Merseyside local group meeting: The hidden statistician

On the 11 December 2018, the Royal Statistical Society (RSS) Merseyside Local Group held an event titled 'Hidden Statisticians', which showcased the use of statistics in unexpected places. The event was attended by 25 individuals, approximately half of whom were RSS members. Attendees were from a range of institutes including United Utilities, various departments of the University of Liverpool (including Biostatistics, Psychology, Institute for Financial and Actuarial Mathematics and Chemistry), Liverpool John Moore’s University, Liverpool School of Tropical Medicine and the Royal Statistical Society.

The event began with a talk titled 'Homelessness by Numbers' from Rob Farnos of the Whitechapel Centre, which works to prevent rough sleeping and homelessness in the Merseyside area. He discussed how use of statistics is necessary when securing funding, communicating the work undertaken by the centre to funders and the public, and to inform service development. Examples were given, including statistics indicating that of the 285 people recorded as rough sleeping in October 2018, 22% were new to rough sleeping in the last 12 months, whilst 38% were returning to homelessness.

The second talk was delivered by Dr Jennifer Sigafoos and Dr Samantha Currie of the University of Liverpool School of Law, titled 'Led astray? Statistics and the law'. The talk covered several examples where statistics are vital to law work, including tracking Home Office asylum decisions for victims of trafficking, and data from the Citizen’s Advice Bureau. Various matters were highlighted, such as the issue of access to data. An example of this was that database changes for the Citizen’s Advice Bureau made it impossible to access the old database, meaning that the original raw data was no longer available, leaving only summary statistics. Questions included how to improve use of statistics in law, with the discussion including the role of universities to teach statistics to undergraduate law students, and the tool kit 'Statistics and Law' produced jointly by the RSS and the Law Society.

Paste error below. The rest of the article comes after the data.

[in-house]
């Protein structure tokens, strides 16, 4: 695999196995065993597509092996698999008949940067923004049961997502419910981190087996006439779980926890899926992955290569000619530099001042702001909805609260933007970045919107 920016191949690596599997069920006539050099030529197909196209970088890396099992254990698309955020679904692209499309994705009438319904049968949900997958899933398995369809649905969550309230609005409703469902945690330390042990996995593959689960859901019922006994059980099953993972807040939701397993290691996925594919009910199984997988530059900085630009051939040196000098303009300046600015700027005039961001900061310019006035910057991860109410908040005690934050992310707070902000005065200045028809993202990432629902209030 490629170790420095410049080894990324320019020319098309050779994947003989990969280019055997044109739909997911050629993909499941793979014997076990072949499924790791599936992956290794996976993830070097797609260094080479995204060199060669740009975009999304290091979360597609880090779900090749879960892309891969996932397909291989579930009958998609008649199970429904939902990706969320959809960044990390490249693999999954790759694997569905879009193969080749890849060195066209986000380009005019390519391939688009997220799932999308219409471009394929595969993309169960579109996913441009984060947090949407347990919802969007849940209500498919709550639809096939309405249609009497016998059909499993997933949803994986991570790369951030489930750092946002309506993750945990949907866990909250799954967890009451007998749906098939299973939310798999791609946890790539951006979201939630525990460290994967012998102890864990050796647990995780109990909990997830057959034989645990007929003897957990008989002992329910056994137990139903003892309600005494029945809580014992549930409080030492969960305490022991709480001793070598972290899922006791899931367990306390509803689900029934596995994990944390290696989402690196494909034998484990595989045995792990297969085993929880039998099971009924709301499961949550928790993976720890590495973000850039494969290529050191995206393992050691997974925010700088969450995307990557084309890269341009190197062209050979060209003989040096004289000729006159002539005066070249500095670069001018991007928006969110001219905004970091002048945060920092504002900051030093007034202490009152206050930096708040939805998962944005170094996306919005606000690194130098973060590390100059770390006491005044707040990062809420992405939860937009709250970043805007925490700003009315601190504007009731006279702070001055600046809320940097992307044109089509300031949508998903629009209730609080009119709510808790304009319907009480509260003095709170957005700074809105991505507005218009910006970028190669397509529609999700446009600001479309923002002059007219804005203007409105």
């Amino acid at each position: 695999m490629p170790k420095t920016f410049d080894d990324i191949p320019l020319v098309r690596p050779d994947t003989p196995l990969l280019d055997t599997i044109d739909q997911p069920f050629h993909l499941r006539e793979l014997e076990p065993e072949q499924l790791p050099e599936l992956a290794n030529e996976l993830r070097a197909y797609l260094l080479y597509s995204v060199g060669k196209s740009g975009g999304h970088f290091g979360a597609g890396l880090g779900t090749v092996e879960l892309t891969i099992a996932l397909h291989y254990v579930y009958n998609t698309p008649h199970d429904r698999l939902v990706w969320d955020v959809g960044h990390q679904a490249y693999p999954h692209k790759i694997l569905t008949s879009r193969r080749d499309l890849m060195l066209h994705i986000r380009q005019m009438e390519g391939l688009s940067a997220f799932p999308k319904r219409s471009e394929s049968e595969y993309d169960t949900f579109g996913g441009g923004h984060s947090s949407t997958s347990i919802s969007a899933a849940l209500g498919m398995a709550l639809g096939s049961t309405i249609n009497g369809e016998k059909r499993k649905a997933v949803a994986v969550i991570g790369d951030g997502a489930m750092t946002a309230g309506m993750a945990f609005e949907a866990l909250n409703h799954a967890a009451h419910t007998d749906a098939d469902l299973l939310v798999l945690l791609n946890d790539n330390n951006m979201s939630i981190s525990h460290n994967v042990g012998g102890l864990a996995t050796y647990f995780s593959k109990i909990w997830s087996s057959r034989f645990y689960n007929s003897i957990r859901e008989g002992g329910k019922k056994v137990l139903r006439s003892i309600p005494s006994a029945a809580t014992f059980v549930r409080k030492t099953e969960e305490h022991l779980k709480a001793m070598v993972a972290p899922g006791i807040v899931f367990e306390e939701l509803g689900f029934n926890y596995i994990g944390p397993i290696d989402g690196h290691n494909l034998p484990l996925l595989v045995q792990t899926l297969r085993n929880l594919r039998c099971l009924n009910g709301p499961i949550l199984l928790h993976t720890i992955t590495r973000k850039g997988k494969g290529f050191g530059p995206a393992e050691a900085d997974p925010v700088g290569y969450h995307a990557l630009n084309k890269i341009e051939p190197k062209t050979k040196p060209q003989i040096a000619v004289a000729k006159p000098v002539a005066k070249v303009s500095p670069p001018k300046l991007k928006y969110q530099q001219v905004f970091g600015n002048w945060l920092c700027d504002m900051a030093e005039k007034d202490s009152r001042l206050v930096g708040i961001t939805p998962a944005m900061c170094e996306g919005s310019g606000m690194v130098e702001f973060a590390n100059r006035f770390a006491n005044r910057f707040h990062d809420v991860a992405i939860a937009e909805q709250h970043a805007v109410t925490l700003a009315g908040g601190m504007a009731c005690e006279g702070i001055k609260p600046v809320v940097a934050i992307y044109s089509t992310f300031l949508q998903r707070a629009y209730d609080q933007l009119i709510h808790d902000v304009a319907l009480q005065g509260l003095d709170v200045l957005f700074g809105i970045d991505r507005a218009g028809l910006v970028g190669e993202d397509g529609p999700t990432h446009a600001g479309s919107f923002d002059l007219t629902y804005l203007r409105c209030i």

The third talk was delivered by Dr Padraic Walsh of First Data, and discussed fraud prevention methods. In the past, companies have used historic data to detect fraud using rule-based algorithms. However, due to the increase in remote purchase fraud over recent years (partly as a result of the increase in purchases from mobile devices) rule-based fraud detection can be out of date by the time it is implemented. In the future, machine learning techniques such as deep learning neural networks could be used to predict fraud, however this requires analysis of large, complex, high dimensional datasets.

The final talk was given by Dr Lisa Holmes and Dr Andy Moss of Chester Zoo. Dr Holmes discussed use of statistics to model networks of relationships between the Asian elephant population in Chester Zoo. This is important for the conservation breeding programme, where elephants may be moved between zoos. In the future, such networks could be used to ensure that removal and introduction of elephants from a zoo population does not severely damage the social structure already in place. An example of using statistics to establish the efficacy of a new way of measuring the internal temperature of komodo dragons was also presented. Dr Moss then discussed data on visitors to the zoo – for example content analysis of work done by visiting school children before and after being taught about biodiversity demonstrated increased awareness of the subject at the end of their visit. The importance of use of statistics when making decisions in the zoo was highlighted.

Events in 2019 held by the RSS Merseyside local group will be announced over the coming months.

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